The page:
Play it safe around electricity.
Avoid Electrical Shock
- Never use electric power tools outdoors when they or the ground are wet.
- Inspect power tools and other electrical equipment regularly. Repair or replace worn or damaged parts, power cords and plugs.
- Don't leave plugged-in appliances where they can come in contact with water. If an appliance falls into water, turn off the power at the breaker before touching the appliance.
- Immediately turn off and disconnect any electrical equipment that sparks.
- Always disconnect equipment before cleaning or servicing.
- When installing or removing any type of antenna, be sure you know where the power lines are located.
- Make sure electrical outlets are in good condition.
- Use electrical cords, power strips and surge protectors with polarized plugs (plugs with one blade wider than the other) or grounded three-prong plugs. Do not remove the third (grounding) prong. Insert plugs security so that no parts of the prongs are exposed.
If an Electrical Shock Occurs
Shock from a fallen power line: do not try to remove the line or touch the person. Call 911 for medical help and Jackson EMC to report the downed line.
Shock from wiring: do not touch the person. Unplug the equipment causing the shock or turn off the power at the main switch in the service box. Call 911 for medical help, then give first aid if you know how.
If a downed power line falls across your vehicle, stay in the vehicle until emergency crews arrive. If your vehicle is on fire and you must get out, try to do so without touching both the vehicle and the ground at the same time. Jump from your vehicle, landing with your feet together on the ground. Shuffle or hop from the vehicle until you are at least 100 feet away.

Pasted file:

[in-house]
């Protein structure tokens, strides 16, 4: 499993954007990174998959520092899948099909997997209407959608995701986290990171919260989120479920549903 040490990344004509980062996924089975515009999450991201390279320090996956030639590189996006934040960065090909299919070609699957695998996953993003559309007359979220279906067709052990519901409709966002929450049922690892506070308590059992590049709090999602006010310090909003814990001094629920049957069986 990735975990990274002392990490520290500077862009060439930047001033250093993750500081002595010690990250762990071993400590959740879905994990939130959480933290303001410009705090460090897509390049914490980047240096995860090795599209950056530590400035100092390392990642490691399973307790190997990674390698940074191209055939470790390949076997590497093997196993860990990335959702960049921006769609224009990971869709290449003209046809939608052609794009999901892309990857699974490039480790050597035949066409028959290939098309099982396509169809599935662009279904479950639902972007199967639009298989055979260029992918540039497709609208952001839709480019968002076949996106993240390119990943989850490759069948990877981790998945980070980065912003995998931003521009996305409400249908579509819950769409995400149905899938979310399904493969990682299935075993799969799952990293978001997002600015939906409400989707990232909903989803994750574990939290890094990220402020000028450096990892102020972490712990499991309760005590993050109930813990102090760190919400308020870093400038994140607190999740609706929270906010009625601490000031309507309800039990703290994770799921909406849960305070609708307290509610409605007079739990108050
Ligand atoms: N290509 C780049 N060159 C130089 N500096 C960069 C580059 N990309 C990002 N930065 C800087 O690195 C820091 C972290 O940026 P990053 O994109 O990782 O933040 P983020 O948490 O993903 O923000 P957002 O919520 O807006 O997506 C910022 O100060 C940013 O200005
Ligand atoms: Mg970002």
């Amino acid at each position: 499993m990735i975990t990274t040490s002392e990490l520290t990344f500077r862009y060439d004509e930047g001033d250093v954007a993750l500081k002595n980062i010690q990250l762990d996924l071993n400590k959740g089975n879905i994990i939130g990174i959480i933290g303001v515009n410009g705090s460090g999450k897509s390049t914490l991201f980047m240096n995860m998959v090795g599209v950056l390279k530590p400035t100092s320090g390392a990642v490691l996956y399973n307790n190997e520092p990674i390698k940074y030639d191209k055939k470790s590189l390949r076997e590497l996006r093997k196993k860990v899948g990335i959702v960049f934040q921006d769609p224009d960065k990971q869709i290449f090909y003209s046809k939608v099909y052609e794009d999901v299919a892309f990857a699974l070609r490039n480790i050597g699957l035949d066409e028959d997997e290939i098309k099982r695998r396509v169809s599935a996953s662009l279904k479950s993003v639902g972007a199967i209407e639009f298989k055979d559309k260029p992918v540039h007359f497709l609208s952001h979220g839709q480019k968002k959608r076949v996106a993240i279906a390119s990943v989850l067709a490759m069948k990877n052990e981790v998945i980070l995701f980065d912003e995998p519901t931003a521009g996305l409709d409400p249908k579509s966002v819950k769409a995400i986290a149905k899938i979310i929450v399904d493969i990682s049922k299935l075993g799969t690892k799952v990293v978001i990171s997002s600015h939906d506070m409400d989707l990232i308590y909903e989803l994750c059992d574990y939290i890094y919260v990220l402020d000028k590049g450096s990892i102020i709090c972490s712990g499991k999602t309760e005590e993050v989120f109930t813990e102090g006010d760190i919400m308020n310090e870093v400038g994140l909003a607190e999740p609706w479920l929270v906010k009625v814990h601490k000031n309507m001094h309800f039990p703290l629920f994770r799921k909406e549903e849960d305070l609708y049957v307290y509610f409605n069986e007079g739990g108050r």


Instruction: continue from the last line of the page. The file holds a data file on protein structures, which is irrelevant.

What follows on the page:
Working On or Near Energized Equipment
- Wear protective clothing and equipment and use insulated tools in areas where there are possible electrical hazards.
- De-energize (when possible) and visibly guard un-insulated overhead power lines whenever contact is possible.
- Georgia has specific laws regarding the operation of equipment near power lines. Contact Jackson EMC if you need more details.
- Before driving tall equipment, such as cranes, under power lines, or when lifting plumbing lines and irrigation pipe near power lines, make sure adequate clearance is available.
- Do not use metal ladders when working around electrical lines.
- Make sure antennas and other tall metal objects do not come in contact with power line.
Use Ground Fault Circuit Interrupters
Ground Fault Circuit Interrupters Ground Fault Circuit Interrupters (GFCIs) protect you when there's an accidental electric path formed between a source of current and the ground. This most often occurs in wet areas like bathrooms or kitchens, where water can serve as an accidental conductor.
GFCIs are required by code in many areas of the home, including unfinished basements, kitchens, bathrooms, garages, crawl spaces and outdoors. If you have an older home, you may not have GFCIs, but you can have an electrician install them.
Like any device, GFCIs can wear out or be damaged, so to be sure yours are still protecting you, you should test them monthly. All you need to do is:
- Push the red "RESET" button on the GFCI.
- Plug in a light - a night light works well - and turn it on.
- Push the "TEST" button. The light should go off.
- Push the "RESET" button again, and the light should come back on.
If the "Reset" button pops out during the test but the light does not go out, there's a problem with the GFCI. If it fails these tests, contact an electrician.